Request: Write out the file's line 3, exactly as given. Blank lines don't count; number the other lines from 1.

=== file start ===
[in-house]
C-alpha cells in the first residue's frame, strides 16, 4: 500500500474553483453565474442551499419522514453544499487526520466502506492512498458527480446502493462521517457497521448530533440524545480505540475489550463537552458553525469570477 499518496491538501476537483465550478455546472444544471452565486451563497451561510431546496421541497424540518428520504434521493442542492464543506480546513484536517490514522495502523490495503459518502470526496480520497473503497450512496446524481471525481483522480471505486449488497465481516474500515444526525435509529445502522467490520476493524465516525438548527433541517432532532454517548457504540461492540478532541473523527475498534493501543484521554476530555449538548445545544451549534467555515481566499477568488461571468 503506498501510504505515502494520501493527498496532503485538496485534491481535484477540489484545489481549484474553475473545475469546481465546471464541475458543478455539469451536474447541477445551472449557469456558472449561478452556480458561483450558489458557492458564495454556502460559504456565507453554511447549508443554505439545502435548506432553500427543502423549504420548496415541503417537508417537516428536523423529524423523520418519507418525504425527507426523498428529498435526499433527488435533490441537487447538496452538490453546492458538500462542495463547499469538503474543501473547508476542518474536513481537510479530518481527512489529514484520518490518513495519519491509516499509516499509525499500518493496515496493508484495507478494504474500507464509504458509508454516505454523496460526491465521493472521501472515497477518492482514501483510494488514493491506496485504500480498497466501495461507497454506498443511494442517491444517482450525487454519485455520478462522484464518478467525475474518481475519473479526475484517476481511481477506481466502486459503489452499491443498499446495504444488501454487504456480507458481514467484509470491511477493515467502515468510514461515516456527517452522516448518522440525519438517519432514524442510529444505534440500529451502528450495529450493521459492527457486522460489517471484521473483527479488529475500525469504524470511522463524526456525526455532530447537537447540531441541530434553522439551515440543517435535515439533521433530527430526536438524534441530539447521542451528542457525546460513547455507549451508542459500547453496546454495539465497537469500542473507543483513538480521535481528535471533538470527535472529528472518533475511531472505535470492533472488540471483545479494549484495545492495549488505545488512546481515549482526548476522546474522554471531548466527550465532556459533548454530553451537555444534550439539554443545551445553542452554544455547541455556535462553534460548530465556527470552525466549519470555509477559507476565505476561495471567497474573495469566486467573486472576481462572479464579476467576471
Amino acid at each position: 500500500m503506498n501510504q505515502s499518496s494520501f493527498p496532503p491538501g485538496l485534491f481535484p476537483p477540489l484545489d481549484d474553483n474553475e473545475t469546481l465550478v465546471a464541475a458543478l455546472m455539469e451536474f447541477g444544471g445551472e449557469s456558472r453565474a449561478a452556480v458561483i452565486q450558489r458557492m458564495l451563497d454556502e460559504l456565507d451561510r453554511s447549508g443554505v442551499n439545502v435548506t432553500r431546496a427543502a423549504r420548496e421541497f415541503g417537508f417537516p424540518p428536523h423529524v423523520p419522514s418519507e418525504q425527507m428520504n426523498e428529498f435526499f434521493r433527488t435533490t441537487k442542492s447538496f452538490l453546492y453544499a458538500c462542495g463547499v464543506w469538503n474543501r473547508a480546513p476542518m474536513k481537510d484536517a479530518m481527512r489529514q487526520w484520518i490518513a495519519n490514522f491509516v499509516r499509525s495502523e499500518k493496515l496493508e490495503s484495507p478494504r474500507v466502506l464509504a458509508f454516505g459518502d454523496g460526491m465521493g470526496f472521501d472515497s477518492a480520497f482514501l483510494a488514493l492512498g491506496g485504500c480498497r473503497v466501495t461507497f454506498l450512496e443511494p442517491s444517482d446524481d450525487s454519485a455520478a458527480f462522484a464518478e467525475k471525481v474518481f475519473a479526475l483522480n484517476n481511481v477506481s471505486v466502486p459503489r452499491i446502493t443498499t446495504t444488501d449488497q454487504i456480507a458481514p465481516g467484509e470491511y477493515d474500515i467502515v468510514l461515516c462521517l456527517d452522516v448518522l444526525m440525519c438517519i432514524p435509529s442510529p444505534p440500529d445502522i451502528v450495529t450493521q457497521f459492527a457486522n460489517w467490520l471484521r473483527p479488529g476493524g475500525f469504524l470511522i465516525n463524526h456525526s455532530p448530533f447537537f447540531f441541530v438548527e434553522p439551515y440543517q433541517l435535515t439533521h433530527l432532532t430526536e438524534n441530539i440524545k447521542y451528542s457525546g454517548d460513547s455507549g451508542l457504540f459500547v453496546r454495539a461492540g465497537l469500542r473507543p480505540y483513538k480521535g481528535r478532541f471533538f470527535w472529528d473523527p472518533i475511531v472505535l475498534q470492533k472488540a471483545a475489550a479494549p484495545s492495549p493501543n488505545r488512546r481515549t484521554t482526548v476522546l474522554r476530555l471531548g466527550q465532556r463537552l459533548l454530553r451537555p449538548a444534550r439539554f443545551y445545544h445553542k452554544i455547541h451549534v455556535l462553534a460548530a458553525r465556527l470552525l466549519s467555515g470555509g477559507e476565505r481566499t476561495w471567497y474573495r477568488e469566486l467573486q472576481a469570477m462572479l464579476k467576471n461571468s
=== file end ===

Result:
Amino acid at each position: 500500500m503506498n501510504q505515502s499518496s494520501f493527498p496532503p491538501g485538496l485534491f481535484p476537483p477540489l484545489d481549484d474553483n474553475e473545475t469546481l465550478v465546471a464541475a458543478l455546472m455539469e451536474f447541477g444544471g445551472e449557469s456558472r453565474a449561478a452556480v458561483i452565486q450558489r458557492m458564495l451563497d454556502e460559504l456565507d451561510r453554511s447549508g443554505v442551499n439545502v435548506t432553500r431546496a427543502a423549504r420548496e421541497f415541503g417537508f417537516p424540518p428536523h423529524v423523520p419522514s418519507e418525504q425527507m428520504n426523498e428529498f435526499f434521493r433527488t435533490t441537487k442542492s447538496f452538490l453546492y453544499a458538500c462542495g463547499v464543506w469538503n474543501r473547508a480546513p476542518m474536513k481537510d484536517a479530518m481527512r489529514q487526520w484520518i490518513a495519519n490514522f491509516v499509516r499509525s495502523e499500518k493496515l496493508e490495503s484495507p478494504r474500507v466502506l464509504a458509508f454516505g459518502d454523496g460526491m465521493g470526496f472521501d472515497s477518492a480520497f482514501l483510494a488514493l492512498g491506496g485504500c480498497r473503497v466501495t461507497f454506498l450512496e443511494p442517491s444517482d446524481d450525487s454519485a455520478a458527480f462522484a464518478e467525475k471525481v474518481f475519473a479526475l483522480n484517476n481511481v477506481s471505486v466502486p459503489r452499491i446502493t443498499t446495504t444488501d449488497q454487504i456480507a458481514p465481516g467484509e470491511y477493515d474500515i467502515v468510514l461515516c462521517l456527517d452522516v448518522l444526525m440525519c438517519i432514524p435509529s442510529p444505534p440500529d445502522i451502528v450495529t450493521q457497521f459492527a457486522n460489517w467490520l471484521r473483527p479488529g476493524g475500525f469504524l470511522i465516525n463524526h456525526s455532530p448530533f447537537f447540531f441541530v438548527e434553522p439551515y440543517q433541517l435535515t439533521h433530527l432532532t430526536e438524534n441530539i440524545k447521542y451528542s457525546g454517548d460513547s455507549g451508542l457504540f459500547v453496546r454495539a461492540g465497537l469500542r473507543p480505540y483513538k480521535g481528535r478532541f471533538f470527535w472529528d473523527p472518533i475511531v472505535l475498534q470492533k472488540a471483545a475489550a479494549p484495545s492495549p493501543n488505545r488512546r481515549t484521554t482526548v476522546l474522554r476530555l471531548g466527550q465532556r463537552l459533548l454530553r451537555p449538548a444534550r439539554f443545551y445545544h445553542k452554544i455547541h451549534v455556535l462553534a460548530a458553525r465556527l470552525l466549519s467555515g470555509g477559507e476565505r481566499t476561495w471567497y474573495r477568488e469566486l467573486q472576481a469570477m462572479l464579476k467576471n461571468s